She got a kick out of one-hour on my radio show, and kept repeating – “Man, Paul, you have some crazy ass shit going on in your biography.” Oh well, she was brought to Spokane twice by yours truly, part of my passion as an adjunct, extra-duty, so my students and the public at large and all students and tribal members could hobnob with her before and after the kick-ass readings and talks. We talked a lot about healing, divorce, relationships and the shit that mainstream thinking does to off-the-wall folk like me:

How can people recover or heal themselves without reconciliation, without apology,  and without addressing the crime? Native American communities are creating momentum for change and providing some critical leadership in the face of global climate change and the energy crisis…as the fossil fuel century has been incredibly destructive to the ecological structures that keep planet earth habitable for humans.

For more, hit “Memory as Resistance and the Power of Memory.”

We eat up those biographies, those lies and propagandas. Was Obama born in Africa? Obama is a myth, as is America. It’s a large hill to climb as mere adjuncts lashing out at windmills as English Departments get standardized and geology programs are forced to peel open the lies of intelligent design manufacturers.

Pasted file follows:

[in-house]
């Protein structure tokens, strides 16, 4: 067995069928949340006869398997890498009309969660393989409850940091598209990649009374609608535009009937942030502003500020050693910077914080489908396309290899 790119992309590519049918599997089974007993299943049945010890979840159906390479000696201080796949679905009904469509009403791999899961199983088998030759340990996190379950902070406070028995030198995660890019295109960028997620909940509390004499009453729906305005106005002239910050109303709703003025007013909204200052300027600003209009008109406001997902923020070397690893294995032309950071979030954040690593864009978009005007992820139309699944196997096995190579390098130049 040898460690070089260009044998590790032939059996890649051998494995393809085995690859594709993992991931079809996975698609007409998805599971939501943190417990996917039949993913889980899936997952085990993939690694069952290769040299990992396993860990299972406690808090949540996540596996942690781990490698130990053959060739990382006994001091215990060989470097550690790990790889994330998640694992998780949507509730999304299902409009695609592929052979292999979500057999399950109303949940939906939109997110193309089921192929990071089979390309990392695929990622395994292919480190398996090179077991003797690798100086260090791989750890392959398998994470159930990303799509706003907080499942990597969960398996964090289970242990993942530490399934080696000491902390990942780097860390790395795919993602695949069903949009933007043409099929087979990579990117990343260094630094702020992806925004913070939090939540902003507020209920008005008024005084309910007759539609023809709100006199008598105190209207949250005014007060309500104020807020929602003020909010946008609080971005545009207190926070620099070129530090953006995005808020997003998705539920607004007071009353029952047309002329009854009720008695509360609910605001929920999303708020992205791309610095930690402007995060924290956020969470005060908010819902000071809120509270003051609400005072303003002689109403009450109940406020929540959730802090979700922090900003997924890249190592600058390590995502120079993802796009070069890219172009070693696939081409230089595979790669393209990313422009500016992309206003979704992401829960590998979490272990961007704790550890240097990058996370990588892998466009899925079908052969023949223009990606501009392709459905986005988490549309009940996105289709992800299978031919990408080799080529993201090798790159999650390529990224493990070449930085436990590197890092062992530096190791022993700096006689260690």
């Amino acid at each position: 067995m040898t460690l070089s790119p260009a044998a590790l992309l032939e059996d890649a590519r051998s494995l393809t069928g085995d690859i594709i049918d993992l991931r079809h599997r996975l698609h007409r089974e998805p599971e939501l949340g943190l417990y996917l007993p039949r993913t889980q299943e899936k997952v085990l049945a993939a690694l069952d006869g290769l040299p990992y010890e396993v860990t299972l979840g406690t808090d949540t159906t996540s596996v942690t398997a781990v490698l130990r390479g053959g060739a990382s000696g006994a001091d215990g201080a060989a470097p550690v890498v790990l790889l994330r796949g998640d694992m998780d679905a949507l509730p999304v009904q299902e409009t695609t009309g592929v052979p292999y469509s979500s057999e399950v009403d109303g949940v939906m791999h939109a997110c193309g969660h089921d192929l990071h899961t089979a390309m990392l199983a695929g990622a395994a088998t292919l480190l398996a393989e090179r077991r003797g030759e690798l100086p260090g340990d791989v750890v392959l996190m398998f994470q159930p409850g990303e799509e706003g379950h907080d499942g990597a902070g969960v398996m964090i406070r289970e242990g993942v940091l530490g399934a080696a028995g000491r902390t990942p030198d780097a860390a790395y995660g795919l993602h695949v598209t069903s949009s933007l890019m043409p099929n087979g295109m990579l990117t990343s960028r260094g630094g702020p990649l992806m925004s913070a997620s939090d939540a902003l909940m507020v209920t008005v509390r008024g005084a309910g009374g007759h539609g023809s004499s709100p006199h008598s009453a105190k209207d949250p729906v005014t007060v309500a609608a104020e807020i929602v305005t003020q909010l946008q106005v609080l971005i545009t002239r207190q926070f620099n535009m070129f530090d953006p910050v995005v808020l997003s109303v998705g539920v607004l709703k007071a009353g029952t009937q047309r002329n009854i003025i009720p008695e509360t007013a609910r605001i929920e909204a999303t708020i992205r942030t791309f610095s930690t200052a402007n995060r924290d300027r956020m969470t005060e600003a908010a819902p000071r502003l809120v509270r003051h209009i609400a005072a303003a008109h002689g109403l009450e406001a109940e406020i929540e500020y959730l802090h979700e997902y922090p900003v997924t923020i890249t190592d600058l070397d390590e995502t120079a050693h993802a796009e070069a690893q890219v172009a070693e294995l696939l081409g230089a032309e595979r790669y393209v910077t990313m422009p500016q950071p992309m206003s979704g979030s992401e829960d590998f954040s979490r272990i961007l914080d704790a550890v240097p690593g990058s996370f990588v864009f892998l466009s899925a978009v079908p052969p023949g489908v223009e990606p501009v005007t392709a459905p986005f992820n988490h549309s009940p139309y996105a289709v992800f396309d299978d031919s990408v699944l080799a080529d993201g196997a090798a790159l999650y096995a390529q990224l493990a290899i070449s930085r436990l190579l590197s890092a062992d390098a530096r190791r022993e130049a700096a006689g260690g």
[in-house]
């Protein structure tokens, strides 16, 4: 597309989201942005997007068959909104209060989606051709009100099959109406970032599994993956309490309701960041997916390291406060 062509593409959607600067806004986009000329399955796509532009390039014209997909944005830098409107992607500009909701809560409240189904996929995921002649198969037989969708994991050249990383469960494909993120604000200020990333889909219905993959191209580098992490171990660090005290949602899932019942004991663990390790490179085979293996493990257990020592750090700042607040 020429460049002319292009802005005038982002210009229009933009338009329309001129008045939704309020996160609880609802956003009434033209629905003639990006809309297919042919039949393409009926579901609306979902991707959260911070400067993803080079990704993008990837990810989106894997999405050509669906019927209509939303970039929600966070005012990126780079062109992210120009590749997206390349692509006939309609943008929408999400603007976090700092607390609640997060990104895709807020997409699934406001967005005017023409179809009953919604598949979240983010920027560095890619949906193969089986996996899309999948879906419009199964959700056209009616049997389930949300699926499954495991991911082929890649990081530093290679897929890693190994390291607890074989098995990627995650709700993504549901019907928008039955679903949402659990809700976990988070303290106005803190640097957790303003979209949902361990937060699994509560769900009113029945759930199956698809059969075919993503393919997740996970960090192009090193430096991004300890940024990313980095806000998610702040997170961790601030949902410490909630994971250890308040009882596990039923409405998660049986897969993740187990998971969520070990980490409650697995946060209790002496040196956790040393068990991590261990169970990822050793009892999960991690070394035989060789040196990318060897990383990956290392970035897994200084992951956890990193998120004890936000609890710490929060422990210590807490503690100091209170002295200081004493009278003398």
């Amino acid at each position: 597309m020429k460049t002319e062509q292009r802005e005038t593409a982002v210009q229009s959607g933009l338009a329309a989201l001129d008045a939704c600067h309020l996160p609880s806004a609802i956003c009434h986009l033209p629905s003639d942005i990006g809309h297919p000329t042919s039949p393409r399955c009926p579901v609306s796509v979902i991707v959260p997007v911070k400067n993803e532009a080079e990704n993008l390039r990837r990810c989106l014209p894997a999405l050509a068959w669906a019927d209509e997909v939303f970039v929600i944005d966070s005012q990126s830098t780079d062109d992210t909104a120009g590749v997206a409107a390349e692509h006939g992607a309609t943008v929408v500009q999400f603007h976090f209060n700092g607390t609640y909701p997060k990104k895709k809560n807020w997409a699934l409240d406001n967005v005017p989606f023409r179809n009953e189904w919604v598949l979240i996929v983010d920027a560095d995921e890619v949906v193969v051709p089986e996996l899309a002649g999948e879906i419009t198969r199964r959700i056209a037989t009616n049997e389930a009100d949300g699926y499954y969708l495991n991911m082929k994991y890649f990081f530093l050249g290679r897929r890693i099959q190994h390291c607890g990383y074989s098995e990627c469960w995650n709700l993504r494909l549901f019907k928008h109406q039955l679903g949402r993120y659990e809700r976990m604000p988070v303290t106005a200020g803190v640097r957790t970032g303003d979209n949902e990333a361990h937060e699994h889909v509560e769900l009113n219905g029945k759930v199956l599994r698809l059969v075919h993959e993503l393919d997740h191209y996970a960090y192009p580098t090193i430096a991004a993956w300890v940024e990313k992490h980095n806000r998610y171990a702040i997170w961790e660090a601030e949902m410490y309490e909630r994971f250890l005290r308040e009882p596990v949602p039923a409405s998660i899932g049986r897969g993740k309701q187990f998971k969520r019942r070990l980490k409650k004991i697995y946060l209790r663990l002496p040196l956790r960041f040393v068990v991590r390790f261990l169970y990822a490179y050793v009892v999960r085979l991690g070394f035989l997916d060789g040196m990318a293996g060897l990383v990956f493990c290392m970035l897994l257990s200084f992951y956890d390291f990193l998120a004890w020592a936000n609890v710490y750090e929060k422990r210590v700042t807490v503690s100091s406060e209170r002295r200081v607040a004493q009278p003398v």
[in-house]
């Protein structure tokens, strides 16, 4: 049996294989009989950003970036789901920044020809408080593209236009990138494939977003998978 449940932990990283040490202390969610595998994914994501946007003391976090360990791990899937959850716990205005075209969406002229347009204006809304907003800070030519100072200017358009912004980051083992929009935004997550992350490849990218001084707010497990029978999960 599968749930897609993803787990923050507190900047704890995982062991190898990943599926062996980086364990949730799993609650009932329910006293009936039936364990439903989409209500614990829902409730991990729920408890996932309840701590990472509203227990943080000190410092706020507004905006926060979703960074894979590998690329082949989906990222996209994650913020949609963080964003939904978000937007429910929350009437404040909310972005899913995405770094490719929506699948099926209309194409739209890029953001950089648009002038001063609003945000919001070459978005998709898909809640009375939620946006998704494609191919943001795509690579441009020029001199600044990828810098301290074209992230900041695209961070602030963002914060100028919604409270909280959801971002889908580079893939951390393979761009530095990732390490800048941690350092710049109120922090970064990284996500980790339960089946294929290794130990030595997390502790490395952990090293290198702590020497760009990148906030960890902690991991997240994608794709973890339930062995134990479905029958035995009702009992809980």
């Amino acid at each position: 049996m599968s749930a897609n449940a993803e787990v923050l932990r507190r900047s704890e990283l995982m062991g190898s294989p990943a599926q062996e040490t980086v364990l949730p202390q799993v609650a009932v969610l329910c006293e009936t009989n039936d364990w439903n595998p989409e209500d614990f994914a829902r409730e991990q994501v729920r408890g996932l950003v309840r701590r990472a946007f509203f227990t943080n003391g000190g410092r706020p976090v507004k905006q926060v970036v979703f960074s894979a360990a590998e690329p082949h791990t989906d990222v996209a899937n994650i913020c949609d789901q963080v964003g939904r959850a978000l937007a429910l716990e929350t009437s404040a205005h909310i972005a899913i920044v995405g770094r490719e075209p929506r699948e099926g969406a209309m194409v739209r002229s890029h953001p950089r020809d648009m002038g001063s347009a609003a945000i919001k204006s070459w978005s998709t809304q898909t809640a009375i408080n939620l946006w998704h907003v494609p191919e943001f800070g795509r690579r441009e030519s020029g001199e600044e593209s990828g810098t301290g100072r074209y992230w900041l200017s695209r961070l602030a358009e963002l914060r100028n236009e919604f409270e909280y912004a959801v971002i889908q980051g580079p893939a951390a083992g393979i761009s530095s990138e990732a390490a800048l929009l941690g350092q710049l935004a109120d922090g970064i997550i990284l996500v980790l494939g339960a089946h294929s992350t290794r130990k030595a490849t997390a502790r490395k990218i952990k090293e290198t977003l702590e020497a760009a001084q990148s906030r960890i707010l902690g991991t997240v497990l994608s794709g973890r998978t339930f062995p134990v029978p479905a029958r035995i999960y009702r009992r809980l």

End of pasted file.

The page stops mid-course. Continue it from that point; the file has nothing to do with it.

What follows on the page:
Please, no matter how long you have believed the Si se puede lies of Obama Merchandizing Inc., it’s absolutely telling how Obama, like Lincoln, will be part of that warped and upside down America history lost to the Memory of Fire. It’s all pseudo-science, pseudo-history, pseudo-thinking.

Worth 32 minutes of viewing, really.

Sleep Walking to Oblivion and Noah Had 50 Dinosaurs Aboard

Again, award winning but socialist journalist, John Pilger, not the cup of tea or swig of Southern Comfort most faculty and their bosses want the kids to hear. What a crazy world, criticizing Obama before he becomes the first black president. What a crazy teacher working for Nader and LaDuke during that Gore thing, for Cynthia McKinney during that first Obama thing and Jill Stein for the second coming of Obama.

So, yeah, it’s all surreal, where upside-down is sky, left is center, freedom is packaged like a gradated book of capitalism’s rule, and Jesus rode a pterodactyl – yep: The Creationism (Confusion) Museum –

We are kept in a state of perpetual childishness, unable to unchain ourselves from Magical Thinking and infantilism, as another friend and person I have brought to five colleges and my radio show over the years, James Howard Kunstler, author of the Geography of Nowhere and the Long Emergency. I’m not sure what college is doing, and certainly the faculty holding the gates and the administration class who secretly and openly hate faculty and all those others who actually see students as prols and customers give a shit about the majorities in those colleges – part-time faculty and real-time students.

Again, Kunstler is someone I brought to Spokane twice, and he worked his ass off at six appearances at five colleges.  He told two students to shut up during his funny talk, and he understands why youth would go Goth and pierce every appendage on their anorexic bods.

The public realm in America has two roles: it is the dwelling place of our civilization and our civic life, and it is the physical manifestation of the common good. When you degrade the public realm, you will automatically degrade the quality of your civic life and the character of all the enactments of your public life and communal life that take place there.

The End of Suburbia or How Bad Architecture Wrecked Cities

Or from his last post in 2012 on Clusterfuck Nation: